5 Secrets about Writing Series
If you’re self-publishing for income, you’ve probably heard that you want to write in series. More books gives readers something to look forward to and a better backlist if they want to read while they wait for your next release. It’s also easier to work with established characters and scenarios instead of creating a new universe every time you sit down to plot something out.
But just knowing to write in a series isn’t enough. How long should your series be? Should you plan it out beforehand or can you make it up as you go?
Here are five secrets about writing a series for profit that will help you steer yourself in the right direction.
Secret 1: Sometimes monster-of-the-week is best.
It’s tempting to plan a sprawling epic. Often an idea will build and build until it fills a series, and Saturday morning monster-of-the-week feels flimsy by comparison. But with the lighter structure comes less responsibility.
You don’t know which of your ideas will fly, starting out, and if you commit to a ten-book multi-generational space saga, you might find yourself having to decide between abandoning it altogether or writing something that you discover too late will never sell.
With an episodic structure, you can make a series as long or as short as you want. If you come up with a better idea or if the series stops selling, you can easily quit it to move onto a future project.
Secret 2: If it bombs, drop it.
Let’s say you publish the first book in a series. This might be a series that you’ve planned well in advance, or you might be winging it. Either way, it doesn’t sell. At least, not as well as you’d hoped.
Everyone has trouble getting started, and a flop for a first or second book is extremely common. But you don’t want to keep writing in a series that has no audience.
When you’re writing a series, keep in mind that the market will come and go. Some months will bring clusters of new readers to your books, and some months, your audience will dry up. Don’t cling to a project so tightly that you can’t leave it if needed.
Secret 3: Prepare to be flexible.
You won’t go far if you commit yourself too firmly. A rigid and unchangeable publishing schedule or a commitment to a work in progress might not be practical in the end.
Your editor or cover designer might go on vacation. You might have a family emergency. The series you’ve been pounding out might dry up entirely on the sales front, or your preferred sales venue might have an algorithm change that alters everything.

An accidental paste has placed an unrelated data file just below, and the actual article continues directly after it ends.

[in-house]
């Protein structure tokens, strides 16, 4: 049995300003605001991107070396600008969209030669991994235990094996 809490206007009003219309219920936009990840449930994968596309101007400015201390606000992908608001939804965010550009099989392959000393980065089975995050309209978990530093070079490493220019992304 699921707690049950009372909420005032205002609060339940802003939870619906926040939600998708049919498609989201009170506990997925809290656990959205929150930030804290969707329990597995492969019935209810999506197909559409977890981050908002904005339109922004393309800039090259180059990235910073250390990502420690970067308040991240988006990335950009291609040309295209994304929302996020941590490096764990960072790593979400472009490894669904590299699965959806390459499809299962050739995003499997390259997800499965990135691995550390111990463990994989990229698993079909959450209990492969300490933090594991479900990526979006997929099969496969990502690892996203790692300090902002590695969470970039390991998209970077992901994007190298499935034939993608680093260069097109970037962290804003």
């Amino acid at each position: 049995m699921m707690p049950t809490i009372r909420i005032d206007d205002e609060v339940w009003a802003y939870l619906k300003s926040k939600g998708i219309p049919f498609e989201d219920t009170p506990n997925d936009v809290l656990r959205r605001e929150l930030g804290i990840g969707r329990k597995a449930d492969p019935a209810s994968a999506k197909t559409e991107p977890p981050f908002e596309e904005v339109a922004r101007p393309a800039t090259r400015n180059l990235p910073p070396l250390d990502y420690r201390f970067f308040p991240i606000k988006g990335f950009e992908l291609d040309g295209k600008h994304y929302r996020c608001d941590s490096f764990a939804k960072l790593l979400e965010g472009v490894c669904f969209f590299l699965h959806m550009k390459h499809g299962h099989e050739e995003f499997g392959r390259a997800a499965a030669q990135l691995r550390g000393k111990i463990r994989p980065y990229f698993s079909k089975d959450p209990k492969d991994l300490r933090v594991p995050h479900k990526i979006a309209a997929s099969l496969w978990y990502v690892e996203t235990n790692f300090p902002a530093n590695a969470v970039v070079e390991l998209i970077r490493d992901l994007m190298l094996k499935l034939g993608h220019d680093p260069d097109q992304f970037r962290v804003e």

Flexibility is key to being able to make it. You need to adapt to the time and cultivate a fluidity that you can apply to every book you put out.
Secret 4: Promote the sequel.
A popular conundrum that comes with writing a series is what book to promote. The obvious answer is to promote the first book so that it can get more readers. After all, you don’t want people to jump in on book three unless the series is non-sequential.
But if we’re talking about advertising on Amazon or your current following, the rules are slightly different. Plenty of people who read your first book might still be waiting for your next book, and if they liked the first they’ll happily buy it.
The trick is to know your advertising platform and whether prospective readers are more likely to see the ad or if established readers will stumble upon it instead.
Key tip: Amazon tracks who buys your books. If you advertise a later book in the series, Amazon will promote that book to people who have already read or bought the earlier ones. This could be much more profitable than promoting your first book repeatedly to people who aren’t interested.
Secret 5: The later you are in a series, the less you need to worry about production.
This is a down and dirty trick. Ideally, it shouldn’t matter. If your series is lucrative, it should more than pay for itself, and production should be simple to afford.
Here’s the deal: Once your readers are sold on your series, they’ll want to keep buying. It might take a few books to hook someone initially, but if you need to make an adjustment several books down the line, your readers will most likely be forgiving.
I’m not recommending that you cut quality. Again, later books in a series should pay for themselves, and if you’re successful, you shouldn’t need to cut back. But it’s good to know when it’s okay to be flexible.
What has your success been when writing a series? Please share your best tips in the comments below, or click on the blue button to join my Facebook group for self-publishing fiction writers.